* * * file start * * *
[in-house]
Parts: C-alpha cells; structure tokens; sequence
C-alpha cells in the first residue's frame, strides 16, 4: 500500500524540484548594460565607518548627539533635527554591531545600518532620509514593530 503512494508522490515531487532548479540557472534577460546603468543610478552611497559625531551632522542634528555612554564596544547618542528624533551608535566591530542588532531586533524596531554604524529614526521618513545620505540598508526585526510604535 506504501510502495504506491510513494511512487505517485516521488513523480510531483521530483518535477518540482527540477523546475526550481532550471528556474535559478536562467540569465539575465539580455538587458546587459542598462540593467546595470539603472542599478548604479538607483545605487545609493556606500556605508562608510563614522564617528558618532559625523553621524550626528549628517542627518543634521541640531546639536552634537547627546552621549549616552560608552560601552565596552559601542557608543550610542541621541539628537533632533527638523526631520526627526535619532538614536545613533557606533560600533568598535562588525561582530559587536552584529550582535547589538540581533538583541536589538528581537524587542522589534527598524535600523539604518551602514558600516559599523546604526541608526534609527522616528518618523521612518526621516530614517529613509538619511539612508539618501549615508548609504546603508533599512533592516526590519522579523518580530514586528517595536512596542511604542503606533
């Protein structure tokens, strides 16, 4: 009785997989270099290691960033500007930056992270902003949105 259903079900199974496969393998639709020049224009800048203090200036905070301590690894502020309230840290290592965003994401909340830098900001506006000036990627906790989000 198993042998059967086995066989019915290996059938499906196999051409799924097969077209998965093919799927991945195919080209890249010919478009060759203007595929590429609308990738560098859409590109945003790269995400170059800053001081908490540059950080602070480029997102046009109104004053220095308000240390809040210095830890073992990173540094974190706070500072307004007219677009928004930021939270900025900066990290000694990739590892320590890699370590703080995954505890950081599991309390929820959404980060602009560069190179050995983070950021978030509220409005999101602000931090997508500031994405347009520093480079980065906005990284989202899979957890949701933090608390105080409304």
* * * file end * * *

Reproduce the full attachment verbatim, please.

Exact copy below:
[in-house]
Parts: C-alpha cells; structure tokens; sequence
C-alpha cells in the first residue's frame, strides 16, 4: 500500500524540484548594460565607518548627539533635527554591531545600518532620509514593530 503512494508522490515531487532548479540557472534577460546603468543610478552611497559625531551632522542634528555612554564596544547618542528624533551608535566591530542588532531586533524596531554604524529614526521618513545620505540598508526585526510604535 506504501510502495504506491510513494511512487505517485516521488513523480510531483521530483518535477518540482527540477523546475526550481532550471528556474535559478536562467540569465539575465539580455538587458546587459542598462540593467546595470539603472542599478548604479538607483545605487545609493556606500556605508562608510563614522564617528558618532559625523553621524550626528549628517542627518543634521541640531546639536552634537547627546552621549549616552560608552560601552565596552559601542557608543550610542541621541539628537533632533527638523526631520526627526535619532538614536545613533557606533560600533568598535562588525561582530559587536552584529550582535547589538540581533538583541536589538528581537524587542522589534527598524535600523539604518551602514558600516559599523546604526541608526534609527522616528518618523521612518526621516530614517529613509538619511539612508539618501549615508548609504546603508533599512533592516526590519522579523518580530514586528517595536512596542511604542503606533
């Protein structure tokens, strides 16, 4: 009785997989270099290691960033500007930056992270902003949105 259903079900199974496969393998639709020049224009800048203090200036905070301590690894502020309230840290290592965003994401909340830098900001506006000036990627906790989000 198993042998059967086995066989019915290996059938499906196999051409799924097969077209998965093919799927991945195919080209890249010919478009060759203007595929590429609308990738560098859409590109945003790269995400170059800053001081908490540059950080602070480029997102046009109104004053220095308000240390809040210095830890073992990173540094974190706070500072307004007219677009928004930021939270900025900066990290000694990739590892320590890699370590703080995954505890950081599991309390929820959404980060602009560069190179050995983070950021978030509220409005999101602000931090997508500031994405347009520093480079980065906005990284989202899979957890949701933090608390105080409304």